Friday, December 30, 2011

World of Warcraft old blade server

Woo! I got an old server World of Warcraft server for Christmas. As expected, it came without hard drives or any way to plug it in. All the servers that were auctioned off were intended for display only. I'm toying with the idea of getting it running, although if I can get it working I probably won't benefit too much. But it will be awesome.

Blizzard auctioned off old World of Warcraft servers a few months ago The server I have was Rexxar, according to it's plaque it was in service from February 10th, 2006 to June 9th, 2010. I leveled up my main on it a few years ago before transferring it off to join some of my guild migrating from a different MMO, Guild Wars. The servers they auctioned off were all pretty old HP Blade servers, I don't know much about them but it sounds like they were powerful servers in their time, power hogs and very noisy. Unfortunately, I haven't found any good sources of information about Blade servers yet, I tried contacting HP support but they haven't gotten back to me yet.

My blade server has three main ports I've found. One on the front, which I assume is for plugging in a terminal. Two in the back, one looks very much like a power port and the other is probably for data. I assume when the server lives in a rack, the power would plug into 48v DC and the data port would plug into some sort of very fast ethernet (I found at least one thing claiming this model used gigabit). I imagine I could hack power together to boot up the server, but I have no idea how I'd interface with it or connect it to the internet yet. Also, I don't know how well the server tolerates variances in voltage. Ideally I'll be able to find a small Blade server rack, but it doesn't look like any small ones exist. Maybe I'll get lucky and I'll run into someone with a space server rack. I'd love to be able to host stuff on an old WoW server.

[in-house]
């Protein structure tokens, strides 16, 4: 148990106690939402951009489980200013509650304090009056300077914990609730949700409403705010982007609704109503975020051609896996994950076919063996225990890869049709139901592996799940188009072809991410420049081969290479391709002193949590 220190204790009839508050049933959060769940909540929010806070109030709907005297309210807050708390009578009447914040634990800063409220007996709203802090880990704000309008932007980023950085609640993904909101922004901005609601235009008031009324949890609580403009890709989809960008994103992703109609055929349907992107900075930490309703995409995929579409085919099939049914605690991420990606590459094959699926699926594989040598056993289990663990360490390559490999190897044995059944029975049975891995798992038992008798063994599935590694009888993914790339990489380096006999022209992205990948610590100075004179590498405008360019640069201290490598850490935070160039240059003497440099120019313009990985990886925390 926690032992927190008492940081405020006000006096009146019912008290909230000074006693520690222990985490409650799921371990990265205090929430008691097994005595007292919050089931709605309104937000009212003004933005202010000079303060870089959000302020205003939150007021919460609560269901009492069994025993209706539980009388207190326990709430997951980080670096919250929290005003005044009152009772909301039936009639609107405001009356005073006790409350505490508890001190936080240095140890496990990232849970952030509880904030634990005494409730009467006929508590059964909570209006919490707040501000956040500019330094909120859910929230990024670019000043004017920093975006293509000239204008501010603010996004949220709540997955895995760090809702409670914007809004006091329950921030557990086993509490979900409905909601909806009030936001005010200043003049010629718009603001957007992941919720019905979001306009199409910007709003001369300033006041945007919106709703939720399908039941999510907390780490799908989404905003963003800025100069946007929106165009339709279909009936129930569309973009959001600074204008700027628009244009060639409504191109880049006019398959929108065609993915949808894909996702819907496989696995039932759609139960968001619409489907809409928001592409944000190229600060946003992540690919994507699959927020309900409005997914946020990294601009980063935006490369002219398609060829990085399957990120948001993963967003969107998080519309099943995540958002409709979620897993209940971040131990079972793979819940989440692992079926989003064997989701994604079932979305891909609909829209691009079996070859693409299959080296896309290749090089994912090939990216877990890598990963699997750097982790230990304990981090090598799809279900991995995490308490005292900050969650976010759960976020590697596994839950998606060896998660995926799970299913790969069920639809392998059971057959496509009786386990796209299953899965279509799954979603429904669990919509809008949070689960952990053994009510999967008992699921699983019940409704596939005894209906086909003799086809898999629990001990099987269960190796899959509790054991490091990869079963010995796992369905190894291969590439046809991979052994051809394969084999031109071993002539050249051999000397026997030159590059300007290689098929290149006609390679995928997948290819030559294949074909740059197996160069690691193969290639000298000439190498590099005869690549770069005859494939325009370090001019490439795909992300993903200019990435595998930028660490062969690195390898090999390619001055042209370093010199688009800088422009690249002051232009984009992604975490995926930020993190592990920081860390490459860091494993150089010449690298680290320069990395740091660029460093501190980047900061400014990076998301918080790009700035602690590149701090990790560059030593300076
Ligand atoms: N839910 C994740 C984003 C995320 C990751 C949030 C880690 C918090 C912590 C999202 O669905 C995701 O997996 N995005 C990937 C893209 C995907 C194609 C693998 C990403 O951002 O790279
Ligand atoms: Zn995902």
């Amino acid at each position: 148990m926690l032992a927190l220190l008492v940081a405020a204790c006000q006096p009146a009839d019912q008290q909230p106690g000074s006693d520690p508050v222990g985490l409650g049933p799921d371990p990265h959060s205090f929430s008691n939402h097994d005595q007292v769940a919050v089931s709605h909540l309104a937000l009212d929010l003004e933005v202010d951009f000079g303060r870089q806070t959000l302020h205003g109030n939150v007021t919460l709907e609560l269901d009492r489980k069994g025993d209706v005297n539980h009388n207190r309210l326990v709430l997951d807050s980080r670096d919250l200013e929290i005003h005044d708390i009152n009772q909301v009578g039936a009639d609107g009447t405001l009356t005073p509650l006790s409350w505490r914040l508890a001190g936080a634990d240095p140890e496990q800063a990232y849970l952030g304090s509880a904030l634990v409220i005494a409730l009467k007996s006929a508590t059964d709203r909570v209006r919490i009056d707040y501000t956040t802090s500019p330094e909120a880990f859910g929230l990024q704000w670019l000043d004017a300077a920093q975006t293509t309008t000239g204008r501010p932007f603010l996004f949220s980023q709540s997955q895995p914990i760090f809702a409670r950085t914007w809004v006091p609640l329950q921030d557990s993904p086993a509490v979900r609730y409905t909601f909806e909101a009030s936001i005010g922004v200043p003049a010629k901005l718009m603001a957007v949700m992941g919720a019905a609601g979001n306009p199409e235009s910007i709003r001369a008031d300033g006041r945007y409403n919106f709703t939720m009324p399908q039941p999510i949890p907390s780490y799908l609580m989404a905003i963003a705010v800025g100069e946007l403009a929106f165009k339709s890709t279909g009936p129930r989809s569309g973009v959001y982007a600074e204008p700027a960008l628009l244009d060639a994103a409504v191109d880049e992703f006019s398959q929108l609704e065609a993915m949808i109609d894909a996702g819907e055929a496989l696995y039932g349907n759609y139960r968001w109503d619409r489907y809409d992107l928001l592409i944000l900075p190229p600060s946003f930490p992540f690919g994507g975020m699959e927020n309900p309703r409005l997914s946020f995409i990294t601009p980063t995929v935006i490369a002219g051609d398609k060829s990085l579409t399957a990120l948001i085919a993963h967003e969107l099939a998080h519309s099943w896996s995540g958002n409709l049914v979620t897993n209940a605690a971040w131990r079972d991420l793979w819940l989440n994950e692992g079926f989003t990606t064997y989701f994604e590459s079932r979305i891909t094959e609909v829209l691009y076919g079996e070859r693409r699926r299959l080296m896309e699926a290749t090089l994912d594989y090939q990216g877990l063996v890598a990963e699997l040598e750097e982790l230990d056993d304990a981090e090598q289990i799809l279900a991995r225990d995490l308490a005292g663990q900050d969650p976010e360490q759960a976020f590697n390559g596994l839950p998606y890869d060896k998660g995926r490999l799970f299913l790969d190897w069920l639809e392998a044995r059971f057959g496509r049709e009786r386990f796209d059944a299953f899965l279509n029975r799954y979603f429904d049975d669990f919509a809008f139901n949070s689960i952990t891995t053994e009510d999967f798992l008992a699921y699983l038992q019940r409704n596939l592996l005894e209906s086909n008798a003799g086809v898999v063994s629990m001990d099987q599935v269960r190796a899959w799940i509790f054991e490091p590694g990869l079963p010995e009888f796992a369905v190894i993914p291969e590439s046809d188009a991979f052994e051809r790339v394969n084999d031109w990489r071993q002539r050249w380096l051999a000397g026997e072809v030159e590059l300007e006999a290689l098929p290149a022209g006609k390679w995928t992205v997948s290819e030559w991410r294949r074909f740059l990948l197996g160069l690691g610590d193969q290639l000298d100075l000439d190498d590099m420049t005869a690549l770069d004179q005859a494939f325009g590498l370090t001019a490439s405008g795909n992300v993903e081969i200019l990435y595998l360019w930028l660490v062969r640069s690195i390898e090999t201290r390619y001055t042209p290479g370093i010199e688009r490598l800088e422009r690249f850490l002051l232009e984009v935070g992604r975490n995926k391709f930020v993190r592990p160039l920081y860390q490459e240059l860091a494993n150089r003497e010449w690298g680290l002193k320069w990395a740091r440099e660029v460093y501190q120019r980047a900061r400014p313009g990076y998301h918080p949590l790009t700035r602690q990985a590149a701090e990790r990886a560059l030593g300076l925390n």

Thursday, December 29, 2011

RTS Engine

When I first started to learn C, as soon as I finished with learning the syntax I jumped straight into trying to make an RTS engine. I'd written enough of an engine including a server and a client to move units around on both screens and have them collide with each other and pathing blockers. I'd also written a map maker for placing pathing blockers. The whole thing was very crude, basically it was just a lot of colored rectangles that could be selected and move around. After a little over two weeks of working on it, I got bored and moved on to working on an MMO engine (partially shelved at the moment, it's on my GitHub)

Recently, I decided I wanted to work on my RTS engine more. Fortunately I was using git at the time and found an old backup. I hooked up my old repository to GitHub and started working on it about a week ago. Fortunately my coding was neat enough so I didn't have to spend a while figuring out what it all meant.

Over the last week, I focused on implementing pathing. In most RTS's, units automatically find paths around obstacles. I don't know how other RTS engines deal with it, but I decided to break the map up into a grid of rectangular nodes, each of which has a flag for occupied or not. When a unit is ordered to move, it runs the A* search algorithm using euclidean distance as a heuristic to find the optimal path. The current version is a little glitchy, but it seems to work. At the moment it is very crudely coded and would break if multiple units existed on the game or if the pathing blockers moved. I need to clean it up a little, but it's a good proof of concept right now.

Path 1
Path 2